If we have read the Bärtås essay attentively — the Larsson-Bärtås catalog itself can be read at Twin Kittens, and a single photograph by Larsson appears in reproduction at both galleries — we will recognize the reasons for the presence of political dimensions of landscape. This perspective is offered, at Marcia Wood, by images taken with permission from the website of the Center for Land Use Interpretation.
If we haven’t read the essay, the CLUI-provided photo of a sign pointing to an “Interpretive Site” is still particularly amusing once we know the identity of the art collective and something about its quirky methods for calling attention to corporate and military depredations in once pristine natural locations.
This suggests that a guided tour might be necessary to appreciate all the dimensions of the exhibition, but the works themselves rhyme beautifully as a visual experience without all the conceptual overlays. Stephanie Dowda’s lovely, semi-abstract landscape photographs are a pleasure to view even without the knowledge that they were made with a semi-broken camera wiping out parts of the image with unpredictable light leaks. John Paul Floyd’s elegantly printed images of landscapes deformed by social forces also stand as aesthetic objects without further interpretation — although every artwork ever made is subject to further interpretation.
The presence of drawings by Captain William Jordan, however, requires some background information — provided on site, fortunately, in a biographical note — in order to appreciate the reason for their inclusion in what is almost entirely a photographic show. Jordan took up his career as a self-taught artist after going blind, and these drawings from memory include pinpricks to guide his hand in forming the images correctly.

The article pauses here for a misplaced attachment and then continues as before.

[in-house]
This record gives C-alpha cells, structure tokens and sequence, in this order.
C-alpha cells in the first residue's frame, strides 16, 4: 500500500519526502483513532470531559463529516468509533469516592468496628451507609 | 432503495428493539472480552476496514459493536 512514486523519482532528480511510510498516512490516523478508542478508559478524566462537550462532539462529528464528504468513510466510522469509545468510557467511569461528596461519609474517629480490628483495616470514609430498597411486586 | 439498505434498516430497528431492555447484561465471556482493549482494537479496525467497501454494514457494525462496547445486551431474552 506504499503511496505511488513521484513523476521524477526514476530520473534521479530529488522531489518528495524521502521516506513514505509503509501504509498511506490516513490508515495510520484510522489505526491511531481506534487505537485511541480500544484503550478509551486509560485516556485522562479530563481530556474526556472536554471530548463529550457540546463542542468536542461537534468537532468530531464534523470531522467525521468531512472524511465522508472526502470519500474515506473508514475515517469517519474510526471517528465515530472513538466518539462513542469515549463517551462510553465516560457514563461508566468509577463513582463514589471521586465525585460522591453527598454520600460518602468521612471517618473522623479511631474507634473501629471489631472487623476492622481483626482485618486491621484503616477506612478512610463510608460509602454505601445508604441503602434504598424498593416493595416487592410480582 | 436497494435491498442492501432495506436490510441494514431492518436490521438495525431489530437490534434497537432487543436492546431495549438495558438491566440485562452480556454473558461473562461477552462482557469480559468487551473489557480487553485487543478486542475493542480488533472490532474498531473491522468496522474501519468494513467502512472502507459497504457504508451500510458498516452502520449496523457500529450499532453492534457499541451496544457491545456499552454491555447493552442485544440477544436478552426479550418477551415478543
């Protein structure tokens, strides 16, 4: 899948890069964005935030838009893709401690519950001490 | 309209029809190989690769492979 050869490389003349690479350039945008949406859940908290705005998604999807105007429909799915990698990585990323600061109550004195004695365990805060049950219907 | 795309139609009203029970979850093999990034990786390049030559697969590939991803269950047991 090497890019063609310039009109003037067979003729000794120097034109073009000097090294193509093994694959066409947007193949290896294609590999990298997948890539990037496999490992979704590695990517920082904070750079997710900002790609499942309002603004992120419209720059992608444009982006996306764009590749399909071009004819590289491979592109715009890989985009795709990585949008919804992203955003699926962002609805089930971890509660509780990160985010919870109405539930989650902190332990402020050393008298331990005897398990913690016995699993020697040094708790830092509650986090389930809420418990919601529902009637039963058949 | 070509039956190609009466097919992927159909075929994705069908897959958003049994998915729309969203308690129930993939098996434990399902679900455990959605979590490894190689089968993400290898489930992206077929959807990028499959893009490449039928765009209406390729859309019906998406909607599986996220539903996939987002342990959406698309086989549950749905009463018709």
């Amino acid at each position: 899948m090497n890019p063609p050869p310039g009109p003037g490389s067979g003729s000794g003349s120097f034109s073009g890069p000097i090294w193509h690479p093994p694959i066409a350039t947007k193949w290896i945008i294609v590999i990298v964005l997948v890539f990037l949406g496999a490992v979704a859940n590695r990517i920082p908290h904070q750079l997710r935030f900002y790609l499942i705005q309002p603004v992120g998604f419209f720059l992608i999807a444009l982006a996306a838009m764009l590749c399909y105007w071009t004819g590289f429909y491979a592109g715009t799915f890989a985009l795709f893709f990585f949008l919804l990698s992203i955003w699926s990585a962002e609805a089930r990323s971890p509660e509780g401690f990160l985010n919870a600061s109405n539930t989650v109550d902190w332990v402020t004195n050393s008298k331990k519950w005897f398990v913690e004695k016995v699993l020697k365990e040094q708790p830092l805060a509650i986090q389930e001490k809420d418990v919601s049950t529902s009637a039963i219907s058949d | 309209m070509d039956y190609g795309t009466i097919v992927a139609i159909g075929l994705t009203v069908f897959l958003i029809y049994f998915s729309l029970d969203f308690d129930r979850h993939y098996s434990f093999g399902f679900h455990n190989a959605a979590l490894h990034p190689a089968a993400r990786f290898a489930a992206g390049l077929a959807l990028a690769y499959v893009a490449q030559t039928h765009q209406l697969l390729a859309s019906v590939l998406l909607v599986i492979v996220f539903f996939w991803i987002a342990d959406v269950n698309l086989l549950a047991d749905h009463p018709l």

We are thus taken back to the theme of how the mind constructs what we see, both in terms of what we notice immediately and what sorts of prior knowledge we impose on the image to make a place for it in our world. This prior knowledge is both personal and social, or implicitly political. We never have a pure encounter with nature, or with anything else in the world.
It is with this in mind that curator Reese states that the trip viewers make from one gallery to the other is part of the exhibition. What we notice and interpret in the scene around us during that drive or ride (few viewers will choose to make a semi-hazardous six-mile walk across Atlanta) is intrinsic to the viewing experience. By traveling with self-awareness between the venues, each of us creates a conceptual artwork as a contribution to “Cardinal,” each of the works unique and each known to its creator alone.
Because we are always limited in our interpretation of our experience, we may not understand that artwork any better than I understand the single conventionally sculptural contribution to “Cardinal.” (The other sculpture, Letha Wilson’s “Light Leak (Grand Tetons),” is a wall-mounted piece consisting of two cut and folded C-prints.) Richard Torchia has created site-specific viewing windows in identically constructed wooden sculptures at Marcia Wood and Twin Kittens, each viewing portal containing transparent colored film from an old color copier that replicates part of the CMYK process of color reproduction. When we look through them at different angles, we see the scene in different single colors.
I understand why these sculptures are there — they are another metaphor for how our technology alters our angle of vision and what we see as a result — but I don’t fully understand the details of the optics involved. Other viewers, however, may fail to catch the echoes of the reams of sociology of knowledge and interdisciplinary fieldwork that went into the theorizing of the rest of this exhibition. Once again, we see that our present experience is shaped by our prior experiences and what we have remembered from them, even though we are rarely made conscious of that fact.
And that lesson, surely, is of cardinal importance.
View more photos of artwork from the exhibition here.